Conventional wisdom — at least, among conservative circles — is that Paul Ryan will win tonight’s debate. Ryan is, after all, a conservative wunderkind, while Biden appears to be a gaffe-prone rube.
Republicans have a bit of a swagger today that is probably not unlike the way New York Yankees’ fans feel heading into tonight’s playoff game against the Orioles.
But don’t discount the chance that Biden’s folksy charm might compensate for his other deficiencies.
It’s entirely possible there could be a disconnect between how Washington views the debate — and how the rest of the country sees it.
Biden might play better in Peoria.
But while Biden’s folksiness can be appealing, it would be dangerous for Ryan to attempt to match it by affecting a more homespun image. In fact, that might be the most likely way he could lose.
As the Washington Post’s Ezra Klein — who has interviewed Ryan several times — warns, Ryan is
happy to get deep, deep into the weeds. As I understand it, this is something he’s explicitly trying to work on in advance of his debate with Biden. As a Ryan adviser told National Review’s Robert Costa, “he doesn’t want to be the guy talking about CBO baselines.”
In my view, that’s probably a mistake. One danger for Ryan in this debate is that he spends so much time trying to be someone other than himself that he ends up tamping down on the qualities that made him such an effective messenger in the first place. You saw this happen, to some degree, at the Republican Convention …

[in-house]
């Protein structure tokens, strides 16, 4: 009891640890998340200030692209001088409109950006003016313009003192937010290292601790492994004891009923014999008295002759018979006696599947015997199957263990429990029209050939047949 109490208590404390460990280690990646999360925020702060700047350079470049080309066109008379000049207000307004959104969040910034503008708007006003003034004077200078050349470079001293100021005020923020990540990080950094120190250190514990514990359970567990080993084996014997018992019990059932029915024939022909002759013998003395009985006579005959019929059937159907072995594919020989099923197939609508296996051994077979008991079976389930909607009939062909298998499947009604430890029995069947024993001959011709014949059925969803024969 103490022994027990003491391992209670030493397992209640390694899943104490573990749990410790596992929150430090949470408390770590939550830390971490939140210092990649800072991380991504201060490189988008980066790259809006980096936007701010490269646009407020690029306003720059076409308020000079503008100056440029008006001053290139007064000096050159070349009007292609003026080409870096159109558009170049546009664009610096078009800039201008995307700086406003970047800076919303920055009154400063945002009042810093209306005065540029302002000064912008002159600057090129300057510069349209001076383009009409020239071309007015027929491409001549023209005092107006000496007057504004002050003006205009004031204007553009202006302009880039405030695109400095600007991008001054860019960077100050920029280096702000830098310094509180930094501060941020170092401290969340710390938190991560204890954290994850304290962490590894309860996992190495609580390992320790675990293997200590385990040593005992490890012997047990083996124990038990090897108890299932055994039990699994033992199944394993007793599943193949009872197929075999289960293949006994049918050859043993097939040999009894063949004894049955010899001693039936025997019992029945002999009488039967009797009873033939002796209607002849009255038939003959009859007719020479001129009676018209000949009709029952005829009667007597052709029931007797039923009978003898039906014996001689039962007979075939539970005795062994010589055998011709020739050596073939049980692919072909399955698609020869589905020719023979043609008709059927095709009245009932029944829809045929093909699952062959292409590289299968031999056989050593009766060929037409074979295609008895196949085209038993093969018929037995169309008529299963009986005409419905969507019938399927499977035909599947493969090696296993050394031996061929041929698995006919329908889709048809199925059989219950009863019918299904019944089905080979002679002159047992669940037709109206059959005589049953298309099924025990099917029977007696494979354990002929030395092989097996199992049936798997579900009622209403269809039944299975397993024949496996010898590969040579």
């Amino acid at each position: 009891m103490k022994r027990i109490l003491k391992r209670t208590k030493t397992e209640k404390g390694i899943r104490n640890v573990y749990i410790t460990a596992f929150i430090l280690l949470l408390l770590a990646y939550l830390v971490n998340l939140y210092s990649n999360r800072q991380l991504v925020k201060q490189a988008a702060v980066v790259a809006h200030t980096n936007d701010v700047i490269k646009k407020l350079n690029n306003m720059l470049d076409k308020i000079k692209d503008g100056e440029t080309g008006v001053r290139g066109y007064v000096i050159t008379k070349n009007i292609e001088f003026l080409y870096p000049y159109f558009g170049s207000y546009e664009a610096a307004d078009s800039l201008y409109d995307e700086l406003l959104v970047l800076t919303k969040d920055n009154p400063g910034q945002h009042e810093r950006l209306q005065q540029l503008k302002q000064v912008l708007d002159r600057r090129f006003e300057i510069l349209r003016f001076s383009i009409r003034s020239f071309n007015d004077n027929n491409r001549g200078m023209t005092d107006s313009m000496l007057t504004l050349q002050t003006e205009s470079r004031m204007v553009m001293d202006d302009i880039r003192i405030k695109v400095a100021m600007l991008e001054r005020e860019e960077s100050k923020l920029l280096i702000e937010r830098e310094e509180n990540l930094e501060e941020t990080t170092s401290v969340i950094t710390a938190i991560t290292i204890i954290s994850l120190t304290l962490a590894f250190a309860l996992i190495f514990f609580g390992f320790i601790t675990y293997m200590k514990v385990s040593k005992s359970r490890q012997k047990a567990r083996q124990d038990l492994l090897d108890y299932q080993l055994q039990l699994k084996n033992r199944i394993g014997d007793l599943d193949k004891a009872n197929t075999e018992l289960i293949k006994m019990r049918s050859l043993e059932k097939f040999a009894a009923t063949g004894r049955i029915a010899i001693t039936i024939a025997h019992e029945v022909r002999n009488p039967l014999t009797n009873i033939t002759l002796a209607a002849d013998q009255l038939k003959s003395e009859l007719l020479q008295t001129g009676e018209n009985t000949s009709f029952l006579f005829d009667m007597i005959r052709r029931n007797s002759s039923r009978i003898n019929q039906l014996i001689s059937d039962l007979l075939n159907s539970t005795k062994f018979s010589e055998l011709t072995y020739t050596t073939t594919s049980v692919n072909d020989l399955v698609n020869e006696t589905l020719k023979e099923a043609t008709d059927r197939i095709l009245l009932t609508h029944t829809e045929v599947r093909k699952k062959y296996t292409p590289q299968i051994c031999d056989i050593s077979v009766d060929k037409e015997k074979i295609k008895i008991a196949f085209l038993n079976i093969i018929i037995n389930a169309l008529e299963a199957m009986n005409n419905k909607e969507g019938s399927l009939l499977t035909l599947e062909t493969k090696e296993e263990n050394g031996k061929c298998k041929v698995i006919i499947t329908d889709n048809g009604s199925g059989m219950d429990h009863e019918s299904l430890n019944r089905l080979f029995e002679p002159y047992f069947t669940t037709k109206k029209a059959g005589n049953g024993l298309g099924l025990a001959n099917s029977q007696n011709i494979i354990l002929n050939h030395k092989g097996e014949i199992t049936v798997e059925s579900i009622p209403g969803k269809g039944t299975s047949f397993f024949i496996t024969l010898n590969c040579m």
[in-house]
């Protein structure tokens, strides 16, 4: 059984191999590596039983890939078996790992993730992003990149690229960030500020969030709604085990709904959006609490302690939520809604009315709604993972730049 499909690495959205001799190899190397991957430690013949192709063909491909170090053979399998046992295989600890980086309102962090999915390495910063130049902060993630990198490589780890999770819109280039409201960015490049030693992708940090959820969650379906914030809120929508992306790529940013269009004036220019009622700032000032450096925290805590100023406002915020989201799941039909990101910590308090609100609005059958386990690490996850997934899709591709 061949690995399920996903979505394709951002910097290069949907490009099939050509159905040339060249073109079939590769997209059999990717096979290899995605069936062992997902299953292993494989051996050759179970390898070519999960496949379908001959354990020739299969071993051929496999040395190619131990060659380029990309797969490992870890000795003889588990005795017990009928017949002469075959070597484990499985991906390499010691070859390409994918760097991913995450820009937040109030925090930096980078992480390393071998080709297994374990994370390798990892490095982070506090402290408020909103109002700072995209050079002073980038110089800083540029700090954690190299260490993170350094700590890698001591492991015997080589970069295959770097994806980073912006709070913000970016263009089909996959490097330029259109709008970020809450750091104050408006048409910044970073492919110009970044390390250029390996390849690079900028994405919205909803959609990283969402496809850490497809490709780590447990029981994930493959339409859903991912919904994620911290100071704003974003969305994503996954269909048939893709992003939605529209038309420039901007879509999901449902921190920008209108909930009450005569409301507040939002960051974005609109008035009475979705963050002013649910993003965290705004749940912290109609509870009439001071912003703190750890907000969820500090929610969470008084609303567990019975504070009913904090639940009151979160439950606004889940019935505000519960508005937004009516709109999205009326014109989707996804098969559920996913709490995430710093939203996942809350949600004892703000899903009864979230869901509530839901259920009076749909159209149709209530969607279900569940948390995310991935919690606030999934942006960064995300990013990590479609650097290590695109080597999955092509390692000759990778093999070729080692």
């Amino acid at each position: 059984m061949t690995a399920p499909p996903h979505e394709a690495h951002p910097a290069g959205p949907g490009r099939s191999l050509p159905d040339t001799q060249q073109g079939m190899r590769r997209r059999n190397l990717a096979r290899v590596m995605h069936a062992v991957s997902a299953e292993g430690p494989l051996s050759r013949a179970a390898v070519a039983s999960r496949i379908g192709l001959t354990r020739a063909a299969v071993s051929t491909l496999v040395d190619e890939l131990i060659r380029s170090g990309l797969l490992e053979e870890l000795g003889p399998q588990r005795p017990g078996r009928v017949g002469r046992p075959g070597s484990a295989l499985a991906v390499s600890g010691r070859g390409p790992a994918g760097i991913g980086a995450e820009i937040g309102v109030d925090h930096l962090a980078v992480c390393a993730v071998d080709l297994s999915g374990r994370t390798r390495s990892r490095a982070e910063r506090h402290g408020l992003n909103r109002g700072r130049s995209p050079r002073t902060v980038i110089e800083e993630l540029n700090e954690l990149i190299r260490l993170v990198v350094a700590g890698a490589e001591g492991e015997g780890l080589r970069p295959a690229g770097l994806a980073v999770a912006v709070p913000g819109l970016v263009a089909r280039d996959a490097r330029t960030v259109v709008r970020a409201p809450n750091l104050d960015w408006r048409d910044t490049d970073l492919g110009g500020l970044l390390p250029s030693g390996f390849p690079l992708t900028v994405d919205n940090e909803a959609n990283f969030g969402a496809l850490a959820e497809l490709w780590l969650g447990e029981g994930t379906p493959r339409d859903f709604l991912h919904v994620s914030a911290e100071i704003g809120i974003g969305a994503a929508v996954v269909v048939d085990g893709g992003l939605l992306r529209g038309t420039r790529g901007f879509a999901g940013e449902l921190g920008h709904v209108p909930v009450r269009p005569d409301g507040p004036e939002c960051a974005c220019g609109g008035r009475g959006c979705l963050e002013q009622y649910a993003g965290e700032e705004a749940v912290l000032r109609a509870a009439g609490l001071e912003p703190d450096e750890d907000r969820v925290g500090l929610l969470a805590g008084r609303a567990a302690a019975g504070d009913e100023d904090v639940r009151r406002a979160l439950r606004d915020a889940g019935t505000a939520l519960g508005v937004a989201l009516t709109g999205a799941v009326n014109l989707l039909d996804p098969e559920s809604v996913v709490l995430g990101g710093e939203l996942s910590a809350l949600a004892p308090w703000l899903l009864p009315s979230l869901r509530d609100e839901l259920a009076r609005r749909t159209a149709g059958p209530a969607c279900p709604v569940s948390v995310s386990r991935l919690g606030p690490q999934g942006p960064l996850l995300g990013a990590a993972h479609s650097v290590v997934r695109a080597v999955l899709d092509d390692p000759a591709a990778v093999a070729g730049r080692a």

But his bigger problem is that he’s not defending his own policies anymore…
This is a common lament. Running mates inherit the positions of their bosses. It might be harder for Ryan, a policy wonk who recently joined the campaign, to defend someone else’s stances.
Of course, this might be all be a moot discussion.
It’s possible that Biden — who might feel pressure to look aggressive (after President Obama’s disappointing debate performance last week) — won’t be all that affable.
There’s also the question of whether or not any of this matters.
Cynical journalists have recently made a habit of predicting that big political events are irrelevant (conventions don’t matter, debates don’t matter, etc) — but if there were ever a case to argue something is over-hyped, it might be a vice presidential debate.
After all, Lloyd Bentsen destroyed Dan Quayle (once thought of as a young, conservative “rising star,” himself) in that infamous 1988 debate. Bush still won.
Still, this match up is incredibly interesting (as Klein describes it, like “the burly wrestler against the lithe ninja”), and one imagines there is at least a slight opportunity for something big to happen tonight.
I’ll be watching.